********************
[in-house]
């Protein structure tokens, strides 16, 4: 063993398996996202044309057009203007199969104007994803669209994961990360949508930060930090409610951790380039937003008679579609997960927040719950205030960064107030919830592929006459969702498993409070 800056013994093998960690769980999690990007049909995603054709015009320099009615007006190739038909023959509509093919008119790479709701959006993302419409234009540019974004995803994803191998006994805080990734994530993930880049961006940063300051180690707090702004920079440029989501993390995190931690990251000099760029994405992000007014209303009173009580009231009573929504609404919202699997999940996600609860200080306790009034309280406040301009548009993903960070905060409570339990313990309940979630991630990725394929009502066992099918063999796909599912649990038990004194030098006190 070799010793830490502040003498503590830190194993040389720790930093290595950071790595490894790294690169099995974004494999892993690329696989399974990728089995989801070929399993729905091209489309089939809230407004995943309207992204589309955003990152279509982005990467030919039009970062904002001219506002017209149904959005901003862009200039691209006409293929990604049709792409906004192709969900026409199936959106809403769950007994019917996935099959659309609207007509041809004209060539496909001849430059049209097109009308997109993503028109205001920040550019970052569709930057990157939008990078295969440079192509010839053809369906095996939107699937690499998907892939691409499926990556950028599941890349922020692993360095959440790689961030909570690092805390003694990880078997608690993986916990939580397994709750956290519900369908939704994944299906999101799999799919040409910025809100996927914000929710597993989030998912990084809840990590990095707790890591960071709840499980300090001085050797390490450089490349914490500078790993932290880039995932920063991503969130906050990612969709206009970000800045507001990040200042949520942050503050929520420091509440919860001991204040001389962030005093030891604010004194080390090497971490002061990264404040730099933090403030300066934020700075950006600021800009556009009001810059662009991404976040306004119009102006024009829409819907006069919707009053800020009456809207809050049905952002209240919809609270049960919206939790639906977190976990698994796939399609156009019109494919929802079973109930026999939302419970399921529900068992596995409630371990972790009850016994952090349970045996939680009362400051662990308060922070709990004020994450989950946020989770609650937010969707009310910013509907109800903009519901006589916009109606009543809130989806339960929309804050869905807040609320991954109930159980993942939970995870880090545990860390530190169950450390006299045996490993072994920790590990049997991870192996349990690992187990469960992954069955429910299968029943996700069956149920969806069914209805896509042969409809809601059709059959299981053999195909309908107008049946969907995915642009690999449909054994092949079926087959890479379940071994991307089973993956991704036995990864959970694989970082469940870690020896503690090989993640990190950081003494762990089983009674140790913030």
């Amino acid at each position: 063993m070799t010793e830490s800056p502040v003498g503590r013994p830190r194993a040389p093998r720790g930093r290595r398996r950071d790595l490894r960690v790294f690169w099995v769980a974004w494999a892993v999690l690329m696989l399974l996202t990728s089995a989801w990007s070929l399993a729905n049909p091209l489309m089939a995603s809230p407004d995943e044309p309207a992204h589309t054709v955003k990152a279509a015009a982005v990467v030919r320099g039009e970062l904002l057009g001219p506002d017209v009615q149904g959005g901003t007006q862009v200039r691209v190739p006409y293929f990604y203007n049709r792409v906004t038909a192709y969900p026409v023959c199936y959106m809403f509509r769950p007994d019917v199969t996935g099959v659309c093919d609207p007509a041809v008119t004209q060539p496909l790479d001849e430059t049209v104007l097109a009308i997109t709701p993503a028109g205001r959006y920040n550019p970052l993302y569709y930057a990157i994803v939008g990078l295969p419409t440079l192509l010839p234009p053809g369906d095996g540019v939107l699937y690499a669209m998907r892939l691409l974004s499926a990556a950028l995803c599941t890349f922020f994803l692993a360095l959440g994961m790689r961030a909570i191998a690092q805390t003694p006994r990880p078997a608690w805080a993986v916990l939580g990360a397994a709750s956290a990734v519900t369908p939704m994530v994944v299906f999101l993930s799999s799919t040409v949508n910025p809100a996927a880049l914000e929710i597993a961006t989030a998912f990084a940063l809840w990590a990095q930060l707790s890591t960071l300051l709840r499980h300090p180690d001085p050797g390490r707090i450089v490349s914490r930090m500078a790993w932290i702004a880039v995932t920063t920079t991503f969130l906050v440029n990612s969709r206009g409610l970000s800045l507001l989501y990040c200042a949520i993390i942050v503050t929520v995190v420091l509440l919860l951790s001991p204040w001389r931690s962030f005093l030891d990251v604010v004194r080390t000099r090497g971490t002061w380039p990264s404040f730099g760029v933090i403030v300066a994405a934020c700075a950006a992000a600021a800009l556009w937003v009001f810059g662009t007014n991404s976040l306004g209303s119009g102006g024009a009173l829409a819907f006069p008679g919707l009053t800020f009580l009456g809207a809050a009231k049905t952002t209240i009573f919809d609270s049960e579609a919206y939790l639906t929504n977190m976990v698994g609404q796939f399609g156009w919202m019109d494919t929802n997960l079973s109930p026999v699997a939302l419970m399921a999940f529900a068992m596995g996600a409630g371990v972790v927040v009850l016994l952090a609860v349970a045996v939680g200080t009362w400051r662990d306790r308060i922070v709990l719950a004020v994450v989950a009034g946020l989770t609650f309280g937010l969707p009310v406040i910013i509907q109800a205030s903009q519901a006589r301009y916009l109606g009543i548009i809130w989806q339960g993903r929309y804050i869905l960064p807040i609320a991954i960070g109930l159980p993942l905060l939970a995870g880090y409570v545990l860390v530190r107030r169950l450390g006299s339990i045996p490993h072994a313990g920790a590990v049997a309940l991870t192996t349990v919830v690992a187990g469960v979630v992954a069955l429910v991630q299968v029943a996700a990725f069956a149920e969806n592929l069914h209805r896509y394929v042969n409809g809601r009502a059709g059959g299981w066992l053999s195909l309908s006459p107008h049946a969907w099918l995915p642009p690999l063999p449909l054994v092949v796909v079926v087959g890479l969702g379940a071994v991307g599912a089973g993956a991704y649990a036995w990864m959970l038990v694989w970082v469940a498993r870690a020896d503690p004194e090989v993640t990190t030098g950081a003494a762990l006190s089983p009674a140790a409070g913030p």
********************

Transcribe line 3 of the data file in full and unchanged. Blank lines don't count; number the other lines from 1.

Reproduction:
């Amino acid at each position: 063993m070799t010793e830490s800056p502040v003498g503590r013994p830190r194993a040389p093998r720790g930093r290595r398996r950071d790595l490894r960690v790294f690169w099995v769980a974004w494999a892993v999690l690329m696989l399974l996202t990728s089995a989801w990007s070929l399993a729905n049909p091209l489309m089939a995603s809230p407004d995943e044309p309207a992204h589309t054709v955003k990152a279509a015009a982005v990467v030919r320099g039009e970062l904002l057009g001219p506002d017209v009615q149904g959005g901003t007006q862009v200039r691209v190739p006409y293929f990604y203007n049709r792409v906004t038909a192709y969900p026409v023959c199936y959106m809403f509509r769950p007994d019917v199969t996935g099959v659309c093919d609207p007509a041809v008119t004209q060539p496909l790479d001849e430059t049209v104007l097109a009308i997109t709701p993503a028109g205001r959006y920040n550019p970052l993302y569709y930057a990157i994803v939008g990078l295969p419409t440079l192509l010839p234009p053809g369906d095996g540019v939107l699937y690499a669209m998907r892939l691409l974004s499926a990556a950028l995803c599941t890349f922020f994803l692993a360095l959440g994961m790689r961030a909570i191998a690092q805390t003694p006994r990880p078997a608690w805080a993986v916990l939580g990360a397994a709750s956290a990734v519900t369908p939704m994530v994944v299906f999101l993930s799999s799919t040409v949508n910025p809100a996927a880049l914000e929710i597993a961006t989030a998912f990084a940063l809840w990590a990095q930060l707790s890591t960071l300051l709840r499980h300090p180690d001085p050797g390490r707090i450089v490349s914490r930090m500078a790993w932290i702004a880039v995932t920063t920079t991503f969130l906050v440029n990612s969709r206009g409610l970000s800045l507001l989501y990040c200042a949520i993390i942050v503050t929520v995190v420091l509440l919860l951790s001991p204040w001389r931690s962030f005093l030891d990251v604010v004194r080390t000099r090497g971490t002061w380039p990264s404040f730099g760029v933090i403030v300066a994405a934020c700075a950006a992000a600021a800009l556009w937003v009001f810059g662009t007014n991404s976040l306004g209303s119009g102006g024009a009173l829409a819907f006069p008679g919707l009053t800020f009580l009456g809207a809050a009231k049905t952002t209240i009573f919809d609270s049960e579609a919206y939790l639906t929504n977190m976990v698994g609404q796939f399609g156009w919202m019109d494919t929802n997960l079973s109930p026999v699997a939302l419970m399921a999940f529900a068992m596995g996600a409630g371990v972790v927040v009850l016994l952090a609860v349970a045996v939680g200080t009362w400051r662990d306790r308060i922070v709990l719950a004020v994450v989950a009034g946020l989770t609650f309280g937010l969707p009310v406040i910013i509907q109800a205030s903009q519901a006589r301009y916009l109606g009543i548009i809130w989806q339960g993903r929309y804050i869905l960064p807040i609320a991954i960070g109930l159980p993942l905060l939970a995870g880090y409570v545990l860390v530190r107030r169950l450390g006299s339990i045996p490993h072994a313990g920790a590990v049997a309940l991870t192996t349990v919830v690992a187990g469960v979630v992954a069955l429910v991630q299968v029943a996700a990725f069956a149920e969806n592929l069914h209805r896509y394929v042969n409809g809601r009502a059709g059959g299981w066992l053999s195909l309908s006459p107008h049946a969907w099918l995915p642009p690999l063999p449909l054994v092949v796909v079926v087959g890479l969702g379940a071994v991307g599912a089973g993956a991704y649990a036995w990864m959970l038990v694989w970082v469940a498993r870690a020896d503690p004194e090989v993640t990190t030098g950081a003494a762990l006190s089983p009674a140790a409070g913030p």